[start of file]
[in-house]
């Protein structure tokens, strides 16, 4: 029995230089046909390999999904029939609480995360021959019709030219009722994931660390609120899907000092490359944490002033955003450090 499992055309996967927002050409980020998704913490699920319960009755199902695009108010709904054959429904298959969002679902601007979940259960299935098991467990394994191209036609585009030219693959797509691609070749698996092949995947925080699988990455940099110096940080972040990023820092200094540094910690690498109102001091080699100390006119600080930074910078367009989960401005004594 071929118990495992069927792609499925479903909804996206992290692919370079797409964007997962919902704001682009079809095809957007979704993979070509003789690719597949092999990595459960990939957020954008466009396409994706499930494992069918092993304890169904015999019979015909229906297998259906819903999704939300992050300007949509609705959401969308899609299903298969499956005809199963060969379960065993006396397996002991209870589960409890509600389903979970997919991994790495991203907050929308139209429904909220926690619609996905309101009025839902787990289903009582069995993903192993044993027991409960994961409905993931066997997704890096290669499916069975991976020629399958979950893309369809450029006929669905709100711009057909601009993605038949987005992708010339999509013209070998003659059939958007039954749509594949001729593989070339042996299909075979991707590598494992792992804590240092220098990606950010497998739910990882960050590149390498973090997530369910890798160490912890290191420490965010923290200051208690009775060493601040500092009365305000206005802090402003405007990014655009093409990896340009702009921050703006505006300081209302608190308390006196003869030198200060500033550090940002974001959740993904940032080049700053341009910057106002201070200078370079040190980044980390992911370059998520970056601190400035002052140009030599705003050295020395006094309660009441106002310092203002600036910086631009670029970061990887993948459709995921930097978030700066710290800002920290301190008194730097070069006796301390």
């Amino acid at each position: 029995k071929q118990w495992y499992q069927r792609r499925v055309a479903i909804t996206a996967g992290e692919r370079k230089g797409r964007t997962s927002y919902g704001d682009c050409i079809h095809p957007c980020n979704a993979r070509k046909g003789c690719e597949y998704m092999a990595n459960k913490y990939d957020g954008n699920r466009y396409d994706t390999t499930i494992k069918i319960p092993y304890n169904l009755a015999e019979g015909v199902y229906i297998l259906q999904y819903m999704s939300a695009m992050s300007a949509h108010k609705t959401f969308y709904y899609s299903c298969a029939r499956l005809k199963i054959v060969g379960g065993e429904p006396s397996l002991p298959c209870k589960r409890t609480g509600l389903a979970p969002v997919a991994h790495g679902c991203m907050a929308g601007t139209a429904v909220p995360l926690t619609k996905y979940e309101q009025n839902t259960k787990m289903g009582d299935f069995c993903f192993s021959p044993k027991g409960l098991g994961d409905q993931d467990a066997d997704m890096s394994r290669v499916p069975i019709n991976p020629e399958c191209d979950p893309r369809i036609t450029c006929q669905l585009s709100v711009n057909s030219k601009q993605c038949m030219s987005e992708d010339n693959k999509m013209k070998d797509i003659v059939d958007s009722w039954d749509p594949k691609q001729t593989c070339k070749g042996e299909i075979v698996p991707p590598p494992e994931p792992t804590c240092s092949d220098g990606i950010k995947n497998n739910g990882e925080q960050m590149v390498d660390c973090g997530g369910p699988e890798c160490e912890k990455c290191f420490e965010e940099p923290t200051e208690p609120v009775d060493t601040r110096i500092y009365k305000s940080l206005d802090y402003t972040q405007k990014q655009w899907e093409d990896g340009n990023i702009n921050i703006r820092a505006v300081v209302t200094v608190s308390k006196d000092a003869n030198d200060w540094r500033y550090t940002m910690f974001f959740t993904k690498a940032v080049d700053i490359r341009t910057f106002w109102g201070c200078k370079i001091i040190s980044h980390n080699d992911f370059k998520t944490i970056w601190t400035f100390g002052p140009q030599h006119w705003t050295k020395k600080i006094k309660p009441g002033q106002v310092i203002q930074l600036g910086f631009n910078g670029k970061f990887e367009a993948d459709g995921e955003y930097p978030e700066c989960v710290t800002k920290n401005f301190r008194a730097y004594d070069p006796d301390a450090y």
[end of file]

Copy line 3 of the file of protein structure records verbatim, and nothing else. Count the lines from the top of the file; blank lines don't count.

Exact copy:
């Amino acid at each position: 029995k071929q118990w495992y499992q069927r792609r499925v055309a479903i909804t996206a996967g992290e692919r370079k230089g797409r964007t997962s927002y919902g704001d682009c050409i079809h095809p957007c980020n979704a993979r070509k046909g003789c690719e597949y998704m092999a990595n459960k913490y990939d957020g954008n699920r466009y396409d994706t390999t499930i494992k069918i319960p092993y304890n169904l009755a015999e019979g015909v199902y229906i297998l259906q999904y819903m999704s939300a695009m992050s300007a949509h108010k609705t959401f969308y709904y899609s299903c298969a029939r499956l005809k199963i054959v060969g379960g065993e429904p006396s397996l002991p298959c209870k589960r409890t609480g509600l389903a979970p969002v997919a991994h790495g679902c991203m907050a929308g601007t139209a429904v909220p995360l926690t619609k996905y979940e309101q009025n839902t259960k787990m289903g009582d299935f069995c993903f192993s021959p044993k027991g409960l098991g994961d409905q993931d467990a066997d997704m890096s394994r290669v499916p069975i019709n991976p020629e399958c191209d979950p893309r369809i036609t450029c006929q669905l585009s709100v711009n057909s030219k601009q993605c038949m030219s987005e992708d010339n693959k999509m013209k070998d797509i003659v059939d958007s009722w039954d749509p594949k691609q001729t593989c070339k070749g042996e299909i075979v698996p991707p590598p494992e994931p792992t804590c240092s092949d220098g990606i950010k995947n497998n739910g990882e925080q960050m590149v390498d660390c973090g997530g369910p699988e890798c160490e912890k990455c290191f420490e965010e940099p923290t200051e208690p609120v009775d060493t601040r110096i500092y009365k305000s940080l206005d802090y402003t972040q405007k990014q655009w899907e093409d990896g340009n990023i702009n921050i703006r820092a505006v300081v209302t200094v608190s308390k006196d000092a003869n030198d200060w540094r500033y550090t940002m910690f974001f959740t993904k690498a940032v080049d700053i490359r341009t910057f106002w109102g201070c200078k370079i001091i040190s980044h980390n080699d992911f370059k998520t944490i970056w601190t400035f100390g002052p140009q030599h006119w705003t050295k020395k600080i006094k309660p009441g002033q106002v310092i203002q930074l600036g910086f631009n910078g670029k970061f990887e367009a993948d459709g995921e955003y930097p978030e700066c989960v710290t800002k920290n401005f301190r008194a730097y004594d070069p006796d301390a450090y």